As of the close on Aug. 28, 2015, the S&P GSCI Total Return gained 8.98%, the most in 2 days since Jan. 2, 2009. It was the 4th best gain over 2 consecutive days in the history of the index that has data beginning on Jan. 2, 1970. The bigger 2-day gains are shown in the table below:
The high total returns in the world production weighted S&P GSCI were driven by strong oil performance, the biggest component in the index. On Aug. 27, 2015, the S&P GSCI Crude Oil experienced its 8th biggest gain in history, up 10.26%. This was followed by another daily gain of 6.25% to record the 3rd biggest 2-day gain for the S&P GSCI Crude Oil, in its history since Jan. 6, 1987 as shown below:
As shown before, rising oil floats all boats, and on Friday 17 of the 24 commodities gained, which is a major improvement from the direction last month when 23/24 commodities recorded negative total returns. However, when looking month-to-date in August, it is not much better with only 3 positive commodities; lead +1.8%, lean hogs +4.2% and gold +3.6%.
Unfortunately for commodities, just because there was a historically large spike, it doesn’t indicate they hit the bottom.
After the 2-day gain of 10.4% on Aug 6, 1990, the S&P GSCI continued to gain 25.7% through Oct. 9, 1990, but lost it all giving up 26.8% by Jan. 18, 1991. It never really picked up again until 1996.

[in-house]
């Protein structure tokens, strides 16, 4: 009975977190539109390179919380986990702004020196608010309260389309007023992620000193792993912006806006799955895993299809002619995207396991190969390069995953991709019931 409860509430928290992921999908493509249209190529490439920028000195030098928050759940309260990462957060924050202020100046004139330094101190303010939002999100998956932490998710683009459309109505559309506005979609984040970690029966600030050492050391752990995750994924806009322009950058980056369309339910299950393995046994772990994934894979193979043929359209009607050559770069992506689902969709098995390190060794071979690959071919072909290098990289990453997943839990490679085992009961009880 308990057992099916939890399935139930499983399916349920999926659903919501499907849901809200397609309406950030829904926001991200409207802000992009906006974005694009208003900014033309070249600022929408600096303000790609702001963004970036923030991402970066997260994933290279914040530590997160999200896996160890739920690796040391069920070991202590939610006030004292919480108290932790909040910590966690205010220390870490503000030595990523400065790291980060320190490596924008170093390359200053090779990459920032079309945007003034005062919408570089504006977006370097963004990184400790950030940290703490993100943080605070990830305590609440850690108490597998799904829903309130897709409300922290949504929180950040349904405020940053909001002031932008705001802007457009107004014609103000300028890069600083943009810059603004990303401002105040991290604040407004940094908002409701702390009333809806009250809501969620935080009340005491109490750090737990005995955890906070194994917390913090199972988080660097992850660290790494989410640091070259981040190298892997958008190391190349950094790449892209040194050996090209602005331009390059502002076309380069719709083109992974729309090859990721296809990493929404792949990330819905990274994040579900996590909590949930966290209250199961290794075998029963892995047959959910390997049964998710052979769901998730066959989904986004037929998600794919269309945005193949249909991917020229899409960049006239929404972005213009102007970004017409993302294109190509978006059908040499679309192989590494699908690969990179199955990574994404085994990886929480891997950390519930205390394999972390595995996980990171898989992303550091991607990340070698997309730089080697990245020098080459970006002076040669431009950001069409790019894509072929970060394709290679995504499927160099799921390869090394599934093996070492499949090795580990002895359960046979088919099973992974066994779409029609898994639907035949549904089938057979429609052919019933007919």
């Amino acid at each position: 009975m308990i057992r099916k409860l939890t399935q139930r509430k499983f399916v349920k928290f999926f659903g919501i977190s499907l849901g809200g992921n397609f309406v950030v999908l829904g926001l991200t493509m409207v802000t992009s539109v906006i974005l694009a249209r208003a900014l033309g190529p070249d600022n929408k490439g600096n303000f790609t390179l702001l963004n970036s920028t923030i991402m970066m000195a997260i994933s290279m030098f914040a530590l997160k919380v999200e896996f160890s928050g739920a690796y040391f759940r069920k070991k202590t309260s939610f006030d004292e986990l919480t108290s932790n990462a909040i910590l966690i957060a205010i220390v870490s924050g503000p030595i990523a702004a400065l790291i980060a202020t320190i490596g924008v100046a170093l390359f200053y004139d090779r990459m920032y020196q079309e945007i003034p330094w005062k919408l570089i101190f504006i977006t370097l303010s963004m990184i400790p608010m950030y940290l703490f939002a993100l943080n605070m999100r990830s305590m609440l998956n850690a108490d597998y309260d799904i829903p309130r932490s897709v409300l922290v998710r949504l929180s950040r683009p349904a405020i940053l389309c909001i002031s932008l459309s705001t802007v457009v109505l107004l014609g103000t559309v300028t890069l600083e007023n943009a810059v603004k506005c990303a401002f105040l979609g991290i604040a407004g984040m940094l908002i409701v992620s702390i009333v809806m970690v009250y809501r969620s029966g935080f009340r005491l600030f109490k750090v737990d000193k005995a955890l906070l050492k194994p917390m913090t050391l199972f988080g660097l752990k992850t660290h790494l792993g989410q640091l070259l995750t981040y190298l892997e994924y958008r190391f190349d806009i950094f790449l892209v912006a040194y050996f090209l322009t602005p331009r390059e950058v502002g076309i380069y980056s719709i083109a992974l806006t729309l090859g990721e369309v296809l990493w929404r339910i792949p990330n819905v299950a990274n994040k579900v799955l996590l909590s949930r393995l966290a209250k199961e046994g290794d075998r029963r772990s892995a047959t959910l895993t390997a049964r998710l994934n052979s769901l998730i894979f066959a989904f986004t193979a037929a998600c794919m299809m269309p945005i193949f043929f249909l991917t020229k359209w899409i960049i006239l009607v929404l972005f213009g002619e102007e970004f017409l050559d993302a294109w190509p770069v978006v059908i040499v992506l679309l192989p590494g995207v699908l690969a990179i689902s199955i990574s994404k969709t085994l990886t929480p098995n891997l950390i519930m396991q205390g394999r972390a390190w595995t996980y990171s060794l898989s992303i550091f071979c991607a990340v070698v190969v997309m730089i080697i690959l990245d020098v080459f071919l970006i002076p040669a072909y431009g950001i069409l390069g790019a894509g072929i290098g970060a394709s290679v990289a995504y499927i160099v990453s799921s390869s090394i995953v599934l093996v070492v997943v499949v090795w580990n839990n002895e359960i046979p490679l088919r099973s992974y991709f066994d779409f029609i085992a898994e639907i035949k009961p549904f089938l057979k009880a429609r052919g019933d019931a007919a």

The two other higher 2-day gains were realized in the 2008-9 time period. The first spike on Jun. 6, 2008 happened before the crash but the second spike happened on the way down. The latter is more interesting to evaluate since the peak only squeezed out an extra 5.3% by July 3, in 2008. However, the 2-day spike ending Jan. 2, 2009, was followed by a decline of 24.2% until the bottom seemed to reached on Feb. 18, 2009.
While the index rose 85.3% until Apr. 8, 2011, it has now given up 53.8% and has created a new biggest drawdown of 77.5% as of Aug. 26, 2015. It is yet to be seen whether the fall will continue but what is concerning besides the difficult fundamentals is that the volatility is still not historically high. Historically the volatility has spiked, becoming too volatile for investors hence causing them to sell. This has driven drops in open interest in historical crises that we haven’t seen yet.
Source: S&P Dow Jones Indices LLC. Daily Data from Jan. 2, 1970 – Aug. 28, 2015. The launch date of the S&P GSCI was May 1, 1991. All information presented prior to the index launch date is back-tested. Back-tested performance is not actual performance, but is hypothetical. The back-test calculations are based on the same methodology that was in effect when the index was officially launched. Past performance is not a guarantee of future results. Please see the Performance Disclosure at http://www.spindices.com/regulatory-affairs-disclaimers/ for more information regarding the inherent limitations associated with back-tested performance.